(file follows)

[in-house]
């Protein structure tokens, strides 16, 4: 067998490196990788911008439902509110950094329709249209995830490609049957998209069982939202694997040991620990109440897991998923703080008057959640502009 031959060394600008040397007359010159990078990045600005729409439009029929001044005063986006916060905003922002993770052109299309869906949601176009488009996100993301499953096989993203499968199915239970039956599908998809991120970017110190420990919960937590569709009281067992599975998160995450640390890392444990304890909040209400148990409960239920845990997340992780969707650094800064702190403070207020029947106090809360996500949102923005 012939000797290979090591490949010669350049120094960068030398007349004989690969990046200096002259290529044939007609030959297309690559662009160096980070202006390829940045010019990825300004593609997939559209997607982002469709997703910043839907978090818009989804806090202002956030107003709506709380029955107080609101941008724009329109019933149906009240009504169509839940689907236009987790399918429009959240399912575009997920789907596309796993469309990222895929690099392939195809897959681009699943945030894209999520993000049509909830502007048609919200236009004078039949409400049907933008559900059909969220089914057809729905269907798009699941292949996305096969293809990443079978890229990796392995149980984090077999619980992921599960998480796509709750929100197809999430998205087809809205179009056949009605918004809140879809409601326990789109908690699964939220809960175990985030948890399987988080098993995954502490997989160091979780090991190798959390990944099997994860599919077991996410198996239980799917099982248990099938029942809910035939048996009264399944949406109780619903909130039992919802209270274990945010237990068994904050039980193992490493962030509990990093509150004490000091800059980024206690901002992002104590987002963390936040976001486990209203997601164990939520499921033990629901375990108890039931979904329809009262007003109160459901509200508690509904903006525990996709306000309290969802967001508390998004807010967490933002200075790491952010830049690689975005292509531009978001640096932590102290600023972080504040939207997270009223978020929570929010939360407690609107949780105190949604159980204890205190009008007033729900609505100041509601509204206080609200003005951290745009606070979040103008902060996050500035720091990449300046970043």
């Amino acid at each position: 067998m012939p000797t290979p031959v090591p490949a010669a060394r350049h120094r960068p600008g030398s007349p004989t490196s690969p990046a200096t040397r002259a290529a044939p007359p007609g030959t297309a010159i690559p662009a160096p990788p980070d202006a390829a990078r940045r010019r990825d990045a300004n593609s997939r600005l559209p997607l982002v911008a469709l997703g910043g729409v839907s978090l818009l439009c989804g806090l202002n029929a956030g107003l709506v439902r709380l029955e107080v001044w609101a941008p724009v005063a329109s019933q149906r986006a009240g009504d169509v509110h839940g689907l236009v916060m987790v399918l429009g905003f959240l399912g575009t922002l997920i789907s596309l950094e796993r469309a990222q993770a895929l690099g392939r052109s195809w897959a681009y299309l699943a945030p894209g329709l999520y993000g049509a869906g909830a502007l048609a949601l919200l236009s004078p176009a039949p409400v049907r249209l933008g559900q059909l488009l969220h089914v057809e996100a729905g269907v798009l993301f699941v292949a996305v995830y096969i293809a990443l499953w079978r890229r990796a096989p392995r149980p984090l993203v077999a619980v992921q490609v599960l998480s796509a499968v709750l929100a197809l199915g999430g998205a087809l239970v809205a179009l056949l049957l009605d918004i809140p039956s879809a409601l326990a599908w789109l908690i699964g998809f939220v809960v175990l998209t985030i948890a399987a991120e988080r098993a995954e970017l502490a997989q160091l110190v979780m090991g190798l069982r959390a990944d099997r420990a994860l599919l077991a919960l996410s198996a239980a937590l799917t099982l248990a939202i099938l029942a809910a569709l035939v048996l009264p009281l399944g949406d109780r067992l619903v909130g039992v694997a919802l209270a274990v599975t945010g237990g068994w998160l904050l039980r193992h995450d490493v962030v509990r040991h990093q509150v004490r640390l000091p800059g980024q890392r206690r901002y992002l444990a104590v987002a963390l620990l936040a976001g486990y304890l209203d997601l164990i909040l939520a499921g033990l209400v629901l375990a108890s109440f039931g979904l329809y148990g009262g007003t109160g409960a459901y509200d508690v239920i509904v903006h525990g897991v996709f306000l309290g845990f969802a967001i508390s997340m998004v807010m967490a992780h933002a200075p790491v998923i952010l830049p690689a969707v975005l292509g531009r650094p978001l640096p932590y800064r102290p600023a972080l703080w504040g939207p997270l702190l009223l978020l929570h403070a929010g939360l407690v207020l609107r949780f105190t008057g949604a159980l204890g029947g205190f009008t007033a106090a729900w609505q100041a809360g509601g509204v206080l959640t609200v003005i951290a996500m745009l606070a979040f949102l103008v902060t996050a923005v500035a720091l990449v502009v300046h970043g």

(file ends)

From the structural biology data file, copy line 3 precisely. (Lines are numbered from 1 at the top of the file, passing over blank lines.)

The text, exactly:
């Amino acid at each position: 067998m012939p000797t290979p031959v090591p490949a010669a060394r350049h120094r960068p600008g030398s007349p004989t490196s690969p990046a200096t040397r002259a290529a044939p007359p007609g030959t297309a010159i690559p662009a160096p990788p980070d202006a390829a990078r940045r010019r990825d990045a300004n593609s997939r600005l559209p997607l982002v911008a469709l997703g910043g729409v839907s978090l818009l439009c989804g806090l202002n029929a956030g107003l709506v439902r709380l029955e107080v001044w609101a941008p724009v005063a329109s019933q149906r986006a009240g009504d169509v509110h839940g689907l236009v916060m987790v399918l429009g905003f959240l399912g575009t922002l997920i789907s596309l950094e796993r469309a990222q993770a895929l690099g392939r052109s195809w897959a681009y299309l699943a945030p894209g329709l999520y993000g049509a869906g909830a502007l048609a949601l919200l236009s004078p176009a039949p409400v049907r249209l933008g559900q059909l488009l969220h089914v057809e996100a729905g269907v798009l993301f699941v292949a996305v995830y096969i293809a990443l499953w079978r890229r990796a096989p392995r149980p984090l993203v077999a619980v992921q490609v599960l998480s796509a499968v709750l929100a197809l199915g999430g998205a087809l239970v809205a179009l056949l049957l009605d918004i809140p039956s879809a409601l326990a599908w789109l908690i699964g998809f939220v809960v175990l998209t985030i948890a399987a991120e988080r098993a995954e970017l502490a997989q160091l110190v979780m090991g190798l069982r959390a990944d099997r420990a994860l599919l077991a919960l996410s198996a239980a937590l799917t099982l248990a939202i099938l029942a809910a569709l035939v048996l009264p009281l399944g949406d109780r067992l619903v909130g039992v694997a919802l209270a274990v599975t945010g237990g068994w998160l904050l039980r193992h995450d490493v962030v509990r040991h990093q509150v004490r640390l000091p800059g980024q890392r206690r901002y992002l444990a104590v987002a963390l620990l936040a976001g486990y304890l209203d997601l164990i909040l939520a499921g033990l209400v629901l375990a108890s109440f039931g979904l329809y148990g009262g007003t109160g409960a459901y509200d508690v239920i509904v903006h525990g897991v996709f306000l309290g845990f969802a967001i508390s997340m998004v807010m967490a992780h933002a200075p790491v998923i952010l830049p690689a969707v975005l292509g531009r650094p978001l640096p932590y800064r102290p600023a972080l703080w504040g939207p997270l702190l009223l978020l929570h403070a929010g939360l407690v207020l609107r949780f105190t008057g949604a159980l204890g029947g205190f009008t007033a106090a729900w609505q100041a809360g509601g509204v206080l959640t609200v003005i951290a996500m745009l606070a979040f949102l103008v902060t996050a923005v500035a720091l990449v502009v300046h970043g």